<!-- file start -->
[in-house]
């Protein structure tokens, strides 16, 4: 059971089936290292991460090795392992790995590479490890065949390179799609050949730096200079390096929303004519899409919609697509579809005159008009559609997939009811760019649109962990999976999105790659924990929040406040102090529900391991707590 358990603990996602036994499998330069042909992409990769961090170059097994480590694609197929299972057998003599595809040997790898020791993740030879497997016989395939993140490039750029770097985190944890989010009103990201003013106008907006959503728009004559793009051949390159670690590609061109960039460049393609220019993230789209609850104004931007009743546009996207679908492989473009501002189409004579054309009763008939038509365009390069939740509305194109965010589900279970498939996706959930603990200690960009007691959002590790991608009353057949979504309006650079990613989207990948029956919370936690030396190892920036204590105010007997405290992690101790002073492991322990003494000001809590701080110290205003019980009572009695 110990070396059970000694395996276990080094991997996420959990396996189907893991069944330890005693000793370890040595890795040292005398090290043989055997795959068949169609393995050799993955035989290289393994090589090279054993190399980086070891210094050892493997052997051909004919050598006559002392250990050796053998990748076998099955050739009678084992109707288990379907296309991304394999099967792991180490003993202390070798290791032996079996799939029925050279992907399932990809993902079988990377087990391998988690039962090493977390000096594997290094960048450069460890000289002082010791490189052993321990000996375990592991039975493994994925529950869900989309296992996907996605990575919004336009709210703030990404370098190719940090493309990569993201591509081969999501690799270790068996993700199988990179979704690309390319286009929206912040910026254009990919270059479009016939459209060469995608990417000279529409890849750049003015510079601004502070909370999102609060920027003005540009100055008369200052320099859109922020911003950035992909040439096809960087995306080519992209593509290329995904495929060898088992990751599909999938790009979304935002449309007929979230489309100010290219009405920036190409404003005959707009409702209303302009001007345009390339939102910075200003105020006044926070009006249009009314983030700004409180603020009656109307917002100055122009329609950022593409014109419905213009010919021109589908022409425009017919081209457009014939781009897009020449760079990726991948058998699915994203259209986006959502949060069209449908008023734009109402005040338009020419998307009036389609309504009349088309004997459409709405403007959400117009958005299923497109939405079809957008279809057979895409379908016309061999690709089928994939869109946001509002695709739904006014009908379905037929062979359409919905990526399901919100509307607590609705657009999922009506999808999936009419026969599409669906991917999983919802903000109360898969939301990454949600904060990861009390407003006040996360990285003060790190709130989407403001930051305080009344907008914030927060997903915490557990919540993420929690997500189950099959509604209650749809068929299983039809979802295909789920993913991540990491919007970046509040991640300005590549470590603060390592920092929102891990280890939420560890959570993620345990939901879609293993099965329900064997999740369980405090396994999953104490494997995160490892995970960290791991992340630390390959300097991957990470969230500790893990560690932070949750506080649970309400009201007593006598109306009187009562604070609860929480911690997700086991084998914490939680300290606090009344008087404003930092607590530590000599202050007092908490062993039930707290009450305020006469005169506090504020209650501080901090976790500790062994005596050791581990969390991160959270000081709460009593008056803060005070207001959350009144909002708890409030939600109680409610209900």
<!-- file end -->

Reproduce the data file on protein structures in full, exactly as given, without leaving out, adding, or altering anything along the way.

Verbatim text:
[in-house]
């Protein structure tokens, strides 16, 4: 059971089936290292991460090795392992790995590479490890065949390179799609050949730096200079390096929303004519899409919609697509579809005159008009559609997939009811760019649109962990999976999105790659924990929040406040102090529900391991707590 358990603990996602036994499998330069042909992409990769961090170059097994480590694609197929299972057998003599595809040997790898020791993740030879497997016989395939993140490039750029770097985190944890989010009103990201003013106008907006959503728009004559793009051949390159670690590609061109960039460049393609220019993230789209609850104004931007009743546009996207679908492989473009501002189409004579054309009763008939038509365009390069939740509305194109965010589900279970498939996706959930603990200690960009007691959002590790991608009353057949979504309006650079990613989207990948029956919370936690030396190892920036204590105010007997405290992690101790002073492991322990003494000001809590701080110290205003019980009572009695 110990070396059970000694395996276990080094991997996420959990396996189907893991069944330890005693000793370890040595890795040292005398090290043989055997795959068949169609393995050799993955035989290289393994090589090279054993190399980086070891210094050892493997052997051909004919050598006559002392250990050796053998990748076998099955050739009678084992109707288990379907296309991304394999099967792991180490003993202390070798290791032996079996799939029925050279992907399932990809993902079988990377087990391998988690039962090493977390000096594997290094960048450069460890000289002082010791490189052993321990000996375990592991039975493994994925529950869900989309296992996907996605990575919004336009709210703030990404370098190719940090493309990569993201591509081969999501690799270790068996993700199988990179979704690309390319286009929206912040910026254009990919270059479009016939459209060469995608990417000279529409890849750049003015510079601004502070909370999102609060920027003005540009100055008369200052320099859109922020911003950035992909040439096809960087995306080519992209593509290329995904495929060898088992990751599909999938790009979304935002449309007929979230489309100010290219009405920036190409404003005959707009409702209303302009001007345009390339939102910075200003105020006044926070009006249009009314983030700004409180603020009656109307917002100055122009329609950022593409014109419905213009010919021109589908022409425009017919081209457009014939781009897009020449760079990726991948058998699915994203259209986006959502949060069209449908008023734009109402005040338009020419998307009036389609309504009349088309004997459409709405403007959400117009958005299923497109939405079809957008279809057979895409379908016309061999690709089928994939869109946001509002695709739904006014009908379905037929062979359409919905990526399901919100509307607590609705657009999922009506999808999936009419026969599409669906991917999983919802903000109360898969939301990454949600904060990861009390407003006040996360990285003060790190709130989407403001930051305080009344907008914030927060997903915490557990919540993420929690997500189950099959509604209650749809068929299983039809979802295909789920993913991540990491919007970046509040991640300005590549470590603060390592920092929102891990280890939420560890959570993620345990939901879609293993099965329900064997999740369980405090396994999953104490494997995160490892995970960290791991992340630390390959300097991957990470969230500790893990560690932070949750506080649970309400009201007593006598109306009187009562604070609860929480911690997700086991084998914490939680300290606090009344008087404003930092607590530590000599202050007092908490062993039930707290009450305020006469005169506090504020209650501080901090976790500790062994005596050791581990969390991160959270000081709460009593008056803060005070207001959350009144909002708890409030939600109680409610209900």